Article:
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History is history? Or tear the monuments down? Locals react to Gettysburg monuments

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With recent unrest across the country regarding the validity and necessity of civil war statues, specifically those that commemorate the Confederate Army, we turned to Gettysburg specialists to see how those monuments are being perceived where the war's greatest turning point took place, in favor of the Union Army.

Now, the question is being asked, are the monuments and civil war reenactments justified as a part of history, despite hateful messages they may send, and where do they stand in the colliding realms of political correctness and free speech?

"The vision of America they [the Confederate Army] had, the cause they fought for, was a cause that centered around enslaving black people," says Scott Hancock, an professor of African American history at Gettysburg college. "And there's just no getting around that."

Hancock says the Civil War monuments can serve as teachable moments- if they're correct- stating many monuments claim the Confederate's battle was for state's rights, not slavery. Hancock says that is where the conflict begins.

"These monuments are telling a lie," says Hancock. "They're repeating a perverted, twisted vision of history that began by Southern apologists before the war even ended."

James Zartman, a civil war re-enactor, and Gettysburg native, says his great grandfather fought for the Union Army and that Gettysburg doesn't see much of the racial unrest regarding the monuments as much as the rest of the country.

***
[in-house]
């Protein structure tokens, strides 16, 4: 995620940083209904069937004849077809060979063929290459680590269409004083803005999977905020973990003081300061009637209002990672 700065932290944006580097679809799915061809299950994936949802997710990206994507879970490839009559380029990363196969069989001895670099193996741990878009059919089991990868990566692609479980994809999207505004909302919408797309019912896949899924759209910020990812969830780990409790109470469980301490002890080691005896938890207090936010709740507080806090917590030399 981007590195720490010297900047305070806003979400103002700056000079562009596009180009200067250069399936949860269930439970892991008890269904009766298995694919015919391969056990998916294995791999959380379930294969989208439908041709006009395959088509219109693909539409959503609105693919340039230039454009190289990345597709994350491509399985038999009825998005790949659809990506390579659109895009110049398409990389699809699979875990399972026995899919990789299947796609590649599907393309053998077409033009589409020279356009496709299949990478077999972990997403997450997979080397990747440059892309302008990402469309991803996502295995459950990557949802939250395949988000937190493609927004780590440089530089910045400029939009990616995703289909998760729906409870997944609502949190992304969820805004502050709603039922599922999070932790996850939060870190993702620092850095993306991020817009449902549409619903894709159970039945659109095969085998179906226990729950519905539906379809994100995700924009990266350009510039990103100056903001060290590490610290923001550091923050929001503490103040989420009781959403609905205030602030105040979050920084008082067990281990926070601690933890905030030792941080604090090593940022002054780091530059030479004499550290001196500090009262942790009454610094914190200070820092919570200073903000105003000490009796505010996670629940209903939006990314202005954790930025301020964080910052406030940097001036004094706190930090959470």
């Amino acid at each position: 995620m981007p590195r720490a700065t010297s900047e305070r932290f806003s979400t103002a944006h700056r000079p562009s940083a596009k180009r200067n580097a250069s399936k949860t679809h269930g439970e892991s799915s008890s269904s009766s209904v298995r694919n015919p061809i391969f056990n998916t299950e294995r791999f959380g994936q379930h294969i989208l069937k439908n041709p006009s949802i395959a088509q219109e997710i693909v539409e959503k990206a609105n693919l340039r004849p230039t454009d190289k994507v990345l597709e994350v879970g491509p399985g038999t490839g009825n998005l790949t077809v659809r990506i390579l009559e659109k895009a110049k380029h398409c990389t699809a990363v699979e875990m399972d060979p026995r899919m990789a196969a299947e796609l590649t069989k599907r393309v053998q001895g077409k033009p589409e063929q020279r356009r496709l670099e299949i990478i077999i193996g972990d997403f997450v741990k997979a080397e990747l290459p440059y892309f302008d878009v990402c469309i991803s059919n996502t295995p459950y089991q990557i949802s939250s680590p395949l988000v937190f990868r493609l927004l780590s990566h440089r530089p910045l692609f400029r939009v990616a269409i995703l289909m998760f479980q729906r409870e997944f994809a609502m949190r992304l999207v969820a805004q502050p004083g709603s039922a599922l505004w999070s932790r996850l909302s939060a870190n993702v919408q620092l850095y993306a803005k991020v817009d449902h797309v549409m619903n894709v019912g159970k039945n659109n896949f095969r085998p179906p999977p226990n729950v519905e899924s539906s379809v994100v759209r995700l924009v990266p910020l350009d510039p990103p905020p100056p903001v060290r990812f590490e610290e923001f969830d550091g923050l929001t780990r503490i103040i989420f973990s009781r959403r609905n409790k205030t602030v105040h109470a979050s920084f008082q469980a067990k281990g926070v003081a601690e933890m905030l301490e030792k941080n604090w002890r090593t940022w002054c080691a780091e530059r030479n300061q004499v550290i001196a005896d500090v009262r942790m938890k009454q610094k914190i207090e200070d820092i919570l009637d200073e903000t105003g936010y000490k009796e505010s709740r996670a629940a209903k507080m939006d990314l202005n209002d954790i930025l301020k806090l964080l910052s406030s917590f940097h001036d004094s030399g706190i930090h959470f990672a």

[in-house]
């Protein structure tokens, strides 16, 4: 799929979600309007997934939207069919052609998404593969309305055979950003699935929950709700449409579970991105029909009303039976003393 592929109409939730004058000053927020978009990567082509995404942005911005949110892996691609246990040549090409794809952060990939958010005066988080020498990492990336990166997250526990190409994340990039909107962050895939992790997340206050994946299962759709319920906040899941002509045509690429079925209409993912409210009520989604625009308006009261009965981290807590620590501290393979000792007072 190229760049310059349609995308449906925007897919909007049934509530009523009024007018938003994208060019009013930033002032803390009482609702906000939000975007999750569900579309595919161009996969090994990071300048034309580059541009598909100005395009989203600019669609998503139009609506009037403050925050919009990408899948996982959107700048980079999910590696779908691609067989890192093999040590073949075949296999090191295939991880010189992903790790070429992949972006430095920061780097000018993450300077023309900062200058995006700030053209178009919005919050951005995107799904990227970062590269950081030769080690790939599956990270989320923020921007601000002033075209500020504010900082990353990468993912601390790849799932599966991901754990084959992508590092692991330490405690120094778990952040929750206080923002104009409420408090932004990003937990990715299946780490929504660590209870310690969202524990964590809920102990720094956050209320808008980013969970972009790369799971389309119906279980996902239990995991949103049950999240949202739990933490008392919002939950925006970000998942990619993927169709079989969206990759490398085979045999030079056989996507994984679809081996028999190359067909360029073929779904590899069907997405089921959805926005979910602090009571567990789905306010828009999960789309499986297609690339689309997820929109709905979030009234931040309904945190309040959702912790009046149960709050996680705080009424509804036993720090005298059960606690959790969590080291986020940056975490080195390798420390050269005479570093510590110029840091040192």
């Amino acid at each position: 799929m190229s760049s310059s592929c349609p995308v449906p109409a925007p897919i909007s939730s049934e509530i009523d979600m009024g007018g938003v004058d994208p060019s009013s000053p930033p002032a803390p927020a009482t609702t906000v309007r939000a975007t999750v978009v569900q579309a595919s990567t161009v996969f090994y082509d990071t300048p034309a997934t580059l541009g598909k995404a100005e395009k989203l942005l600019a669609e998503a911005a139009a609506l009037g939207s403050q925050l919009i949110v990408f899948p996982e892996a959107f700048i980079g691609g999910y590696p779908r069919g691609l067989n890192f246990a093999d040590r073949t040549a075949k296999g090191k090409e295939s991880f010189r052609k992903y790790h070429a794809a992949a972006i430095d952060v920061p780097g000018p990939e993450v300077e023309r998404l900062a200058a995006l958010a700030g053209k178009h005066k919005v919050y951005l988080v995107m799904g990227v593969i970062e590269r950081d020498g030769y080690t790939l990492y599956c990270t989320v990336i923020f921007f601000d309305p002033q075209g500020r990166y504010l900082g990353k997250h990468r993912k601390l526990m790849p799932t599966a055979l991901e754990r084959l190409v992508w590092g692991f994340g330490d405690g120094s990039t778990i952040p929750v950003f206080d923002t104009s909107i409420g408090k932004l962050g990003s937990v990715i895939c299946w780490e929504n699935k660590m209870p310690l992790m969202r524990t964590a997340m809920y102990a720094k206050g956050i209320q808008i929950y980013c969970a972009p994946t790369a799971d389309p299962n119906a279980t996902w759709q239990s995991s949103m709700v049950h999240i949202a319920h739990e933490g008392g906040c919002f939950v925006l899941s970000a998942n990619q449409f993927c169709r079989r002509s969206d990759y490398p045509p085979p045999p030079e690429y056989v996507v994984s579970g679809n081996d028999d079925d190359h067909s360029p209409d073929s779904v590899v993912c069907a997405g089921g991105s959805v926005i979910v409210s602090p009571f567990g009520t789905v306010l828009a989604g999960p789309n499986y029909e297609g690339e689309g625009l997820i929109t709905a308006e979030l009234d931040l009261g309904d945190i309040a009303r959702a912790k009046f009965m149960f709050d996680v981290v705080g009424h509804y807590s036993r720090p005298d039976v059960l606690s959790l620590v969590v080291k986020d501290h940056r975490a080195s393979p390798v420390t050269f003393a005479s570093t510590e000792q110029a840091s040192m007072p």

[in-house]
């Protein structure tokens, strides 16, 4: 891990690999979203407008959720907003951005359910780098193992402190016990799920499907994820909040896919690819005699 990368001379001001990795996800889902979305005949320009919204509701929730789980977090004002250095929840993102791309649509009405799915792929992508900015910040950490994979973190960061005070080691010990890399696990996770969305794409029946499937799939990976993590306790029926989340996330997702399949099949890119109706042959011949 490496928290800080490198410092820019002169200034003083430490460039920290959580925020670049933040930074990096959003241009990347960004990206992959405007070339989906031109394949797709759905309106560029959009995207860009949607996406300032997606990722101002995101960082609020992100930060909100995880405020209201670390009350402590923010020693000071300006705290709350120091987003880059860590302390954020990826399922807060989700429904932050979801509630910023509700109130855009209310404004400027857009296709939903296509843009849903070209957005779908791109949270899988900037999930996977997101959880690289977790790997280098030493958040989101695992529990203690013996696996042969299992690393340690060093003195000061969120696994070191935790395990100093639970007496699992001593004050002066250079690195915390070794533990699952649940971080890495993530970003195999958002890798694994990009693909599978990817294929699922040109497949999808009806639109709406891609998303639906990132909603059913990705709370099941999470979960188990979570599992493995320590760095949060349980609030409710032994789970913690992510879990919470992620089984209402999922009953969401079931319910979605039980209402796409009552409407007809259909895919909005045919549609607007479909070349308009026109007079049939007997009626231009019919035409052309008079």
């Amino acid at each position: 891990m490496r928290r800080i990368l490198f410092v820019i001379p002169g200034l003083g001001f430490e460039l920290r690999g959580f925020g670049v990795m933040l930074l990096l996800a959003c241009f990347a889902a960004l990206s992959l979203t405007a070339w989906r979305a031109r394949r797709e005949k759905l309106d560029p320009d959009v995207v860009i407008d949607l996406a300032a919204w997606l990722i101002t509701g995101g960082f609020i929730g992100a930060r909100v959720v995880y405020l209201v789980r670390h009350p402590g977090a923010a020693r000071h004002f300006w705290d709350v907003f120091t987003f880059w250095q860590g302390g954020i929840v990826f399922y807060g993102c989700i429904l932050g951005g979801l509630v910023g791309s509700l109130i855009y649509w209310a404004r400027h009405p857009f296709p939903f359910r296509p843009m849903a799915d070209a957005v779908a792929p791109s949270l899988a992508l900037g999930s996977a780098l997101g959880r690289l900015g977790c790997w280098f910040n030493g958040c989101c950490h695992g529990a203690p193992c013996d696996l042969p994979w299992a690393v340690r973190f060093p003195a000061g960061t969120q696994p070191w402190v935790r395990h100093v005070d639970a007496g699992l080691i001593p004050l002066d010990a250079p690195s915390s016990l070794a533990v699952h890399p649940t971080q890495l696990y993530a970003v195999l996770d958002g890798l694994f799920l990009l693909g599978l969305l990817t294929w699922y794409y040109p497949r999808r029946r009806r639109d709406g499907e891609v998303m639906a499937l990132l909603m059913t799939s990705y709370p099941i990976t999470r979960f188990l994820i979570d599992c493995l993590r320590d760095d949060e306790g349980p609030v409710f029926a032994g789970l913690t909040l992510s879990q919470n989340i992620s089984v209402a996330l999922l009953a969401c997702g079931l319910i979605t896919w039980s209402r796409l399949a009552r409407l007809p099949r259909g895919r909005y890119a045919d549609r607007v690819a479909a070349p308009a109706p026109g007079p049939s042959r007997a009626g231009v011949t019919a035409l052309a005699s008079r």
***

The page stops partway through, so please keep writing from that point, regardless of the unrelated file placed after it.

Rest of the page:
"Our reaction to the monument thing is this: history is history," says Zartman. "You can pull down the monuments, but that will not erase history."

Zartman says he believes it's out of respect for the 51,000 causalities from the Battle of Gettysburg, from July 1-3, 1863, that protesters have not caused disruption or construction to any standing monuments.

"I think it's hallow ground," says Zartman. "It's like making an uproar in church."

But as a major turning point for the nation's greatest internal war, Gettysburg seems to be the perfect breeding ground for questions surrounding the necessity of Confederate monuments and where they fall in terms of the freedom of speech.

"If we don't learn from it, ya know as the saying goes, we're doomed to repeat it," says Gettysburg visitor, Dianna Stahlman.

"Everyone seems to be so offended by history," says Clarence Stahlman. "I mean, where does it end?"

While Scott Hancock says he understands most of the monuments truthfully dictate a bumpy path that made the U.S. the nation we are today, it's educating people on the truth of what happened that will move us forward.

"If we don't understand why these Confederate monuments went up and what they have signified for such a long time," says Hancock. "Then we're not really going to be able to address the issues of race and racial inequity in any effective way."

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